Why CHRONEX-RD? Motivation of the project
Chronic diseases are pervasive globally and their prevalence is increasing
worldwide. The report issued by the World Economic Forum and the Harvard School of Public Health (2011) shows that chronic) diseases (hereinafter CD) are a significant threat to human health and economic growth. They are currently the world’s main killer being responsible for 63% of all deaths. Eighty percent of these deaths occur in low- and middle-income countries. Half of those who die of chronic diseases are in the prime of their productive years, and thus, the disability imposed and the lives lost are also endangering industry competitiveness across borders. According to the same report, over the next 20 years, CDs will cost more than US$ 30 trillion, representing 48% of 2010’s global GDP, and pushing millions of people below the poverty line. The rise in the prevalence and significance of CDs is the result of complex interaction between health, economic growth and development, and it is strongly associated with universal trends such as ageing of the global population, rapid unplanned urbanization and the globalization of unhealthy lifestyles. They also cause decreased productivity in the workplace, prolonged disability and diminished resources within families.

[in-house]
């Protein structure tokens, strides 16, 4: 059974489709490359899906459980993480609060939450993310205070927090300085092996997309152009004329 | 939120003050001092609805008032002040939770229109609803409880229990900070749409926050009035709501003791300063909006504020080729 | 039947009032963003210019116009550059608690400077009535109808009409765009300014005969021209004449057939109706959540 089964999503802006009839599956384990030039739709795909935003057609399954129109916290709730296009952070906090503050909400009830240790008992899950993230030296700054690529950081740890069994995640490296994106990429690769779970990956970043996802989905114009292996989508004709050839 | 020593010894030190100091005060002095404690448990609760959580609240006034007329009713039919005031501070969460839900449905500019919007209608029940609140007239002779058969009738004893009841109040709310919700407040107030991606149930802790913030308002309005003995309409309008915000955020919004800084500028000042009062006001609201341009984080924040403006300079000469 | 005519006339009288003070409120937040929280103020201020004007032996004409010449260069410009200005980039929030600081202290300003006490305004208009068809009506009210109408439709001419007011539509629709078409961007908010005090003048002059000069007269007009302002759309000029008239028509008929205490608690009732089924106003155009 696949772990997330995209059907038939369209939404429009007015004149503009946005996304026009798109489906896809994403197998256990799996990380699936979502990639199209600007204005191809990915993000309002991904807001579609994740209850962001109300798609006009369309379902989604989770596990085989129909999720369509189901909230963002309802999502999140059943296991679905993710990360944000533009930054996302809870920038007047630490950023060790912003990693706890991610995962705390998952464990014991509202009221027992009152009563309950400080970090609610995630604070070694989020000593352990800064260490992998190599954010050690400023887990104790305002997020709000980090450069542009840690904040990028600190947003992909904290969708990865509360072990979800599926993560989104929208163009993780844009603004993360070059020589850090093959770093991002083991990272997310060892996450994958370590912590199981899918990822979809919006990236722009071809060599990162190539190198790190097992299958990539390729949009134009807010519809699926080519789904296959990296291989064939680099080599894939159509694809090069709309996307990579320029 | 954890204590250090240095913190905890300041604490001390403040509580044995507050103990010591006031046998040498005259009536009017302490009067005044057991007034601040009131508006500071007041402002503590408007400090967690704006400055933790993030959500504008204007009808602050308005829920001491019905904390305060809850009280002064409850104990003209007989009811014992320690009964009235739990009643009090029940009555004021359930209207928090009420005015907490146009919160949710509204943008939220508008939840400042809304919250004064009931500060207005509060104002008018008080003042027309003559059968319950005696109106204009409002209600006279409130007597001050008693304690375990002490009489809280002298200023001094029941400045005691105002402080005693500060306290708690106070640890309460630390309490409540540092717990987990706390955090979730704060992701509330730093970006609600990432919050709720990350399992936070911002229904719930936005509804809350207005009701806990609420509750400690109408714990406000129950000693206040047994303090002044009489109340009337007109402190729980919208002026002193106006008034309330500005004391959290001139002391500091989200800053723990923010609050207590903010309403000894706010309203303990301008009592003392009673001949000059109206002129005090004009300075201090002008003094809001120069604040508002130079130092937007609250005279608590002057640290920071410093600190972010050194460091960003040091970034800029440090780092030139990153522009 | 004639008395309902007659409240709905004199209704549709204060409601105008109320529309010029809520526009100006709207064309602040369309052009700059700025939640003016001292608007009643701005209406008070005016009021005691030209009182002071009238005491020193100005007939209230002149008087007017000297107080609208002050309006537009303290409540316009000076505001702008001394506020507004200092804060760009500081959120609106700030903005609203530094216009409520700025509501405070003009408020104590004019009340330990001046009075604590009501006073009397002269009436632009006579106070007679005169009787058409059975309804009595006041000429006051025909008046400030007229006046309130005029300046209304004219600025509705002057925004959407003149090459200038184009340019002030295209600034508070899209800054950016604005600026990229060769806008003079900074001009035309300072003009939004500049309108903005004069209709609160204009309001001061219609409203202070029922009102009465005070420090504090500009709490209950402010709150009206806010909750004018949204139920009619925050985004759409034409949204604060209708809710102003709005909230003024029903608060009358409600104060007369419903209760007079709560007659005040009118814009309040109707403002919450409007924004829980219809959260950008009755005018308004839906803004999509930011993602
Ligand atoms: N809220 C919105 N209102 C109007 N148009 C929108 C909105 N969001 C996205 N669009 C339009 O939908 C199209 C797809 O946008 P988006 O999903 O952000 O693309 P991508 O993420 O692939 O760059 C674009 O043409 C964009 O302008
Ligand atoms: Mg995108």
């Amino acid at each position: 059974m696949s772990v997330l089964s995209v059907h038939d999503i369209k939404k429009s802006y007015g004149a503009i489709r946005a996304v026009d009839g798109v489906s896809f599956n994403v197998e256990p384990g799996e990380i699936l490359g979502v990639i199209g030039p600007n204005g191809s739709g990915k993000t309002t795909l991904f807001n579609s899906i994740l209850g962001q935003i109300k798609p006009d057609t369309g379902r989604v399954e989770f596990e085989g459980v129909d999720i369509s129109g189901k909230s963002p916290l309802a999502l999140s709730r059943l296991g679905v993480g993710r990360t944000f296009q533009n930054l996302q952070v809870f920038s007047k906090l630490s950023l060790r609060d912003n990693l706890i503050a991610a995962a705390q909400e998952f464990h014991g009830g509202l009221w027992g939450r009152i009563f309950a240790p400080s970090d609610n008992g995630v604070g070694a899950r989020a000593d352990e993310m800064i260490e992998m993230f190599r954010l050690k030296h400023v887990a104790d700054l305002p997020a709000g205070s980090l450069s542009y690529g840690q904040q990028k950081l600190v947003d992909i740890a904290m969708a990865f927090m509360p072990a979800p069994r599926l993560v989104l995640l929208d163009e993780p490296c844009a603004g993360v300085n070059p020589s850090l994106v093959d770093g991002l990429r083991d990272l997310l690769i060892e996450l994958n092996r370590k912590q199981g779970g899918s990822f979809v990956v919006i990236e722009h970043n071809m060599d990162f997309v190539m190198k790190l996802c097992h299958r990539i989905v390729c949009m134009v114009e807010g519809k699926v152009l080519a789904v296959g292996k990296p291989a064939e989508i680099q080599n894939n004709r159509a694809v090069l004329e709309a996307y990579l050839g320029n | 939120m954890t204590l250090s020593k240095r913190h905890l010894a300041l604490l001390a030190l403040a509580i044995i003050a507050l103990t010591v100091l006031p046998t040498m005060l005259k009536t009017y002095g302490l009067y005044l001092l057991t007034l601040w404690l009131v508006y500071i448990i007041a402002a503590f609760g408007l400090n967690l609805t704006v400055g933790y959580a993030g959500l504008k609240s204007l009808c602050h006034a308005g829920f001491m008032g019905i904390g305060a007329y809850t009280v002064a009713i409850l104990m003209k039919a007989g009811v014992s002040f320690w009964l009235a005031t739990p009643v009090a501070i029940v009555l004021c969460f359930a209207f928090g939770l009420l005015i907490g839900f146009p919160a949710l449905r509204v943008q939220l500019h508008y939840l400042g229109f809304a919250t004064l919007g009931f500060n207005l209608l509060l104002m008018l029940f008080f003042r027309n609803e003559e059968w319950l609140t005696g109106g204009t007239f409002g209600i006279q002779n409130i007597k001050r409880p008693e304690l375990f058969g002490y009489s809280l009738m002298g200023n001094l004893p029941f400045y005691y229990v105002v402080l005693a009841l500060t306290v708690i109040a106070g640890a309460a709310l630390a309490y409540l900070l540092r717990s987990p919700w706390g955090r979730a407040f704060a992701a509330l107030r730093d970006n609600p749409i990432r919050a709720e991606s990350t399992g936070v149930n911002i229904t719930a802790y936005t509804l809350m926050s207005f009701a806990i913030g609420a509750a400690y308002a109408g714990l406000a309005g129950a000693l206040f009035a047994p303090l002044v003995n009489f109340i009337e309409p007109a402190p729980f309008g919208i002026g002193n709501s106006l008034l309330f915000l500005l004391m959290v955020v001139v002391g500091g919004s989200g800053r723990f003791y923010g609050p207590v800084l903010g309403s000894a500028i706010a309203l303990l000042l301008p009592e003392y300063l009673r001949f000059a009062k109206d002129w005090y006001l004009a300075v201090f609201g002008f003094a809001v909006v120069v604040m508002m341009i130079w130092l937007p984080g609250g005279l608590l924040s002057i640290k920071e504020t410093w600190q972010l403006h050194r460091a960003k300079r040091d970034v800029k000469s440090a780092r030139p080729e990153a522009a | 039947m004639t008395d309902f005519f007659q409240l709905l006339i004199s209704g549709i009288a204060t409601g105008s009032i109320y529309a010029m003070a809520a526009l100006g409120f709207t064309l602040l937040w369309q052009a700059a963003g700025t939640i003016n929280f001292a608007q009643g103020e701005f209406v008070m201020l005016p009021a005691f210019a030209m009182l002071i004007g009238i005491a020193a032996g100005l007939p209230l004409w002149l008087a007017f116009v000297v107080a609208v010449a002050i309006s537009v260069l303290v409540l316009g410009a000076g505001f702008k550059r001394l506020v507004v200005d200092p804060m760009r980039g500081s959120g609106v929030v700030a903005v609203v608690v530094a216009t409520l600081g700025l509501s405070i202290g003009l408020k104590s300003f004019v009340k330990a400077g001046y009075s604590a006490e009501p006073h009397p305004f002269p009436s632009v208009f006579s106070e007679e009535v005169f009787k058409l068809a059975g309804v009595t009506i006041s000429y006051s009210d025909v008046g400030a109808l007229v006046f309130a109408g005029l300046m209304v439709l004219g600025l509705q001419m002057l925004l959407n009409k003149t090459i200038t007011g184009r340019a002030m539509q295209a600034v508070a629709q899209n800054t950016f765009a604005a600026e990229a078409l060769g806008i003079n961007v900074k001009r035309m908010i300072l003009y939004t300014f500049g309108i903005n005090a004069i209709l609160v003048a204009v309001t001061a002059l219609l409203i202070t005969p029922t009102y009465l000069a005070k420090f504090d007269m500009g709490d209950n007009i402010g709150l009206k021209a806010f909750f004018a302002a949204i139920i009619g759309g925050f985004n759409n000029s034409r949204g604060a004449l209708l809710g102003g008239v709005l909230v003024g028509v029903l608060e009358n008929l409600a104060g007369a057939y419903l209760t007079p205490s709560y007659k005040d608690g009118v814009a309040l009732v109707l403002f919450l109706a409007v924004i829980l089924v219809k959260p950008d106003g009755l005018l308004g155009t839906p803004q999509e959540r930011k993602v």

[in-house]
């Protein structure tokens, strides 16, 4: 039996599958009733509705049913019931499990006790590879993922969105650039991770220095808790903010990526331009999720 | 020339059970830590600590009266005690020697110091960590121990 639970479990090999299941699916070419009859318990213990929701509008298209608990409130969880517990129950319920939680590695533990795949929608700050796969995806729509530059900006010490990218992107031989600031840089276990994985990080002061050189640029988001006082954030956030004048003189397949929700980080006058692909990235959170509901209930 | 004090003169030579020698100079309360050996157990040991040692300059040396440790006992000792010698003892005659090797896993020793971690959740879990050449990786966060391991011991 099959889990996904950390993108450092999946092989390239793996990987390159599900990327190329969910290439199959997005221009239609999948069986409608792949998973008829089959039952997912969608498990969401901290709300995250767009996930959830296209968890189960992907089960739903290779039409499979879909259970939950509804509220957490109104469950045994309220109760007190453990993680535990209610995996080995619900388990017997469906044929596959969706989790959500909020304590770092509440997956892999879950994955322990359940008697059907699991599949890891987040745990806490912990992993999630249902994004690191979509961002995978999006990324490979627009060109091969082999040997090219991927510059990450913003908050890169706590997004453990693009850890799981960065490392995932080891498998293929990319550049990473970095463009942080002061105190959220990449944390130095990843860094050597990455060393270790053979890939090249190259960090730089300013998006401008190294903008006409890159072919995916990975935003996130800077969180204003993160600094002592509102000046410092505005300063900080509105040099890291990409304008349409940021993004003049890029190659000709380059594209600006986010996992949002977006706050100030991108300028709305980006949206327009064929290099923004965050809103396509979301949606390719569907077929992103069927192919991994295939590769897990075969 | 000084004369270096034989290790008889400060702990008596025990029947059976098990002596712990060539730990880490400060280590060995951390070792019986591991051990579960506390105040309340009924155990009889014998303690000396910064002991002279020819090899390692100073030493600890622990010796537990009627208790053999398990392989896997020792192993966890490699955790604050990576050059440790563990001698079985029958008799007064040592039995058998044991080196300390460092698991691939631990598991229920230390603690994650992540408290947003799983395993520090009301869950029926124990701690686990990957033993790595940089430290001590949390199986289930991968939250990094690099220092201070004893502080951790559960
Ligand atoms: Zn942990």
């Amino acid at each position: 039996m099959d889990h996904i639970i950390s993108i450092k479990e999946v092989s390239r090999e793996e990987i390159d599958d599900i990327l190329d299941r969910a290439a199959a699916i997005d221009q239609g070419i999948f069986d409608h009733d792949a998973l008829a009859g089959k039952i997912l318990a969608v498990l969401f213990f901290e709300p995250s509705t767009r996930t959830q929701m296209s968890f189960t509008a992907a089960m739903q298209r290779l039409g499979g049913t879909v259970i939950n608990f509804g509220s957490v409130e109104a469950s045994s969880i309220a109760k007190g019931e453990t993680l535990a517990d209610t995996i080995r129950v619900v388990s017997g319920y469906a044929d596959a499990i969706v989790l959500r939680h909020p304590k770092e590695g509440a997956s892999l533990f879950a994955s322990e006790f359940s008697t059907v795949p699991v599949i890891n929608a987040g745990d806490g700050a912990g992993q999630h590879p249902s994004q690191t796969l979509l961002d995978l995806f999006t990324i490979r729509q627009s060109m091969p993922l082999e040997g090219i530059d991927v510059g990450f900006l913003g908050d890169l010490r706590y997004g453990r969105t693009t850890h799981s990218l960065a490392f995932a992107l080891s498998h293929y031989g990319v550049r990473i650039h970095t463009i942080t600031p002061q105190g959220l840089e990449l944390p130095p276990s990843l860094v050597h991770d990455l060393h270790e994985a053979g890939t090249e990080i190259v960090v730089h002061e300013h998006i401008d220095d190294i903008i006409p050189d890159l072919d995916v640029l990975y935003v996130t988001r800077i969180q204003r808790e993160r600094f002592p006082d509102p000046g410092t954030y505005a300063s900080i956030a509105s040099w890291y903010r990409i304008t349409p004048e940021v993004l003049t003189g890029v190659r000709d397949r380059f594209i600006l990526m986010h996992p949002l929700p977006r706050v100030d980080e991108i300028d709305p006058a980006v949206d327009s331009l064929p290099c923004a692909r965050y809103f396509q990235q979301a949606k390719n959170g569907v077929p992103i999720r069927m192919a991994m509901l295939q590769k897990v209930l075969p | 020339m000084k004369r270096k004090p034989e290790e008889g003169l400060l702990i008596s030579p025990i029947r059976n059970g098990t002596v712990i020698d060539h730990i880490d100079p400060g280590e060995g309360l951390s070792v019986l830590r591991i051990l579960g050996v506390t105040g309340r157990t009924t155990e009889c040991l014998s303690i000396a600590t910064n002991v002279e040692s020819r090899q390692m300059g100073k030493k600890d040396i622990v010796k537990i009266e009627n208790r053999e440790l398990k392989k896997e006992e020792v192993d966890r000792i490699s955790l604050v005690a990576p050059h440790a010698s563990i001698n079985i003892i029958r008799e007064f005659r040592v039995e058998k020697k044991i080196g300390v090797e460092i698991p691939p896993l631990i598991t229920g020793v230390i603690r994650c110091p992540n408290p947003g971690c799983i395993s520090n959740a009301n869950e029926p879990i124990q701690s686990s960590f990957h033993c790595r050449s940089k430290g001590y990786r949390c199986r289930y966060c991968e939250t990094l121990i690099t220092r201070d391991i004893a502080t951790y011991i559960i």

The Regional situation is briefly described in Table 1 below.
|CD situation ⁄ Country (valid for 2010)||Romania||Moldova||Ukraine|
|Total CD deaths (000)||226.5||39,3||648,9|
|CD deaths under age 60 as percent of all CD deaths||16,9%||24,8%||20%|
|Proportional mortality (% of total deaths, all ages)||91%||87%||86%|
|Has an integrated or topic-specific policy / programme / action plan which is currently operational for:|
Table 1 WHO Organization – CD Country Profiles (comparative situation)
Although, as shown in the table, there are no significant variations in terms of the magnitude of the problem of and national approaches to chronic diseases in these tree countries, there is no regional cross-border collaboration of the management of national health systems to develop common unitary and cost-effective public health interventions.
Regional problems addressed by CHRONEX-RD